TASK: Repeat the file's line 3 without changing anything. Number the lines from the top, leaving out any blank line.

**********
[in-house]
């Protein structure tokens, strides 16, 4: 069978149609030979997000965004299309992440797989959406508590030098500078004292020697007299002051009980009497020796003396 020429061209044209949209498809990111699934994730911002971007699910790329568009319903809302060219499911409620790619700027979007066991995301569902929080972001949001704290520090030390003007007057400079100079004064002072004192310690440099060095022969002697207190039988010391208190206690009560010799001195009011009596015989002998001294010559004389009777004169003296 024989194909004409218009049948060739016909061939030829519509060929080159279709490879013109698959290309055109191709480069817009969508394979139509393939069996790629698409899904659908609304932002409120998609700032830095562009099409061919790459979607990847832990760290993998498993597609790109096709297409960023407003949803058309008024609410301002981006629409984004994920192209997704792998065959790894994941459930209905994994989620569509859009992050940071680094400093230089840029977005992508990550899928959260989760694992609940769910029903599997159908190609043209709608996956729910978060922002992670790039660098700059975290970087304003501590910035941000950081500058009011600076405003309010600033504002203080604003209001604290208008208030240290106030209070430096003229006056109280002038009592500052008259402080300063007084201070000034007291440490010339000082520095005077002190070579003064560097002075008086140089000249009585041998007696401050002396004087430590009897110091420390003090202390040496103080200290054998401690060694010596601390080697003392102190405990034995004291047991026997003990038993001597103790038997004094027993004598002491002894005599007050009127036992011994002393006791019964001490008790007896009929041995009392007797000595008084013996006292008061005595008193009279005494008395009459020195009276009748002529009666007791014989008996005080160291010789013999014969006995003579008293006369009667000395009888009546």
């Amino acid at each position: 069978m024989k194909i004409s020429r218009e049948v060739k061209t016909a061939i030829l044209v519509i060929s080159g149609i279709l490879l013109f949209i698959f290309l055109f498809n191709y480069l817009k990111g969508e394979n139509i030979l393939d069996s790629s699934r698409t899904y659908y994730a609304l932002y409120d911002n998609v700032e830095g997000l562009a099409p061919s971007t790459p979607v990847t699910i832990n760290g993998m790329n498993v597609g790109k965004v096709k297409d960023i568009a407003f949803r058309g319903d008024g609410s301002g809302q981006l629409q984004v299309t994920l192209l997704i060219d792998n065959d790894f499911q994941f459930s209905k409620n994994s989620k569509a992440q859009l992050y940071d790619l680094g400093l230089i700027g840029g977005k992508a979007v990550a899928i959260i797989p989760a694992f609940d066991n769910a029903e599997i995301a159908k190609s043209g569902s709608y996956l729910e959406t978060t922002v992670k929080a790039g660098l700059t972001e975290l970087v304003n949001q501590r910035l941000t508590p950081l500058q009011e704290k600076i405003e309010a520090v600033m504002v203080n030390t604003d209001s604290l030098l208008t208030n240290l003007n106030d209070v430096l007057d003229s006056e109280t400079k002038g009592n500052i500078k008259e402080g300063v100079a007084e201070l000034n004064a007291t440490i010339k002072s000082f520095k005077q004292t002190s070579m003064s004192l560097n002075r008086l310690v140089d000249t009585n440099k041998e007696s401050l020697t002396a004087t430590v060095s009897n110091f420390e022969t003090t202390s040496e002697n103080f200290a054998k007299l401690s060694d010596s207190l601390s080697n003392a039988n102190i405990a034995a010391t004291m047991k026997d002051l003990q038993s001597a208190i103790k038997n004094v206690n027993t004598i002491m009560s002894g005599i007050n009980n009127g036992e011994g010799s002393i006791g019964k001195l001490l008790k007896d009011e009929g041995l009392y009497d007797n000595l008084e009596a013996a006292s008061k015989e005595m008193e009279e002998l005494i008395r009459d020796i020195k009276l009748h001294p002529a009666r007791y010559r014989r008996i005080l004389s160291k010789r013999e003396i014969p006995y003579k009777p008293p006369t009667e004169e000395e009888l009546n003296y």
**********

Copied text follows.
């Amino acid at each position: 069978m024989k194909i004409s020429r218009e049948v060739k061209t016909a061939i030829l044209v519509i060929s080159g149609i279709l490879l013109f949209i698959f290309l055109f498809n191709y480069l817009k990111g969508e394979n139509i030979l393939d069996s790629s699934r698409t899904y659908y994730a609304l932002y409120d911002n998609v700032e830095g997000l562009a099409p061919s971007t790459p979607v990847t699910i832990n760290g993998m790329n498993v597609g790109k965004v096709k297409d960023i568009a407003f949803r058309g319903d008024g609410s301002g809302q981006l629409q984004v299309t994920l192209l997704i060219d792998n065959d790894f499911q994941f459930s209905k409620n994994s989620k569509a992440q859009l992050y940071d790619l680094g400093l230089i700027g840029g977005k992508a979007v990550a899928i959260i797989p989760a694992f609940d066991n769910a029903e599997i995301a159908k190609s043209g569902s709608y996956l729910e959406t978060t922002v992670k929080a790039g660098l700059t972001e975290l970087v304003n949001q501590r910035l941000t508590p950081l500058q009011e704290k600076i405003e309010a520090v600033m504002v203080n030390t604003d209001s604290l030098l208008t208030n240290l003007n106030d209070v430096l007057d003229s006056e109280t400079k002038g009592n500052i500078k008259e402080g300063v100079a007084e201070l000034n004064a007291t440490i010339k002072s000082f520095k005077q004292t002190s070579m003064s004192l560097n002075r008086l310690v140089d000249t009585n440099k041998e007696s401050l020697t002396a004087t430590v060095s009897n110091f420390e022969t003090t202390s040496e002697n103080f200290a054998k007299l401690s060694d010596s207190l601390s080697n003392a039988n102190i405990a034995a010391t004291m047991k026997d002051l003990q038993s001597a208190i103790k038997n004094v206690n027993t004598i002491m009560s002894g005599i007050n009980n009127g036992e011994g010799s002393i006791g019964k001195l001490l008790k007896d009011e009929g041995l009392y009497d007797n000595l008084e009596a013996a006292s008061k015989e005595m008193e009279e002998l005494i008395r009459d020796i020195k009276l009748h001294p002529a009666r007791y010559r014989r008996i005080l004389s160291k010789r013999e003396i014969p006995y003579k009777p008293p006369t009667e004169e000395e009888l009546n003296y």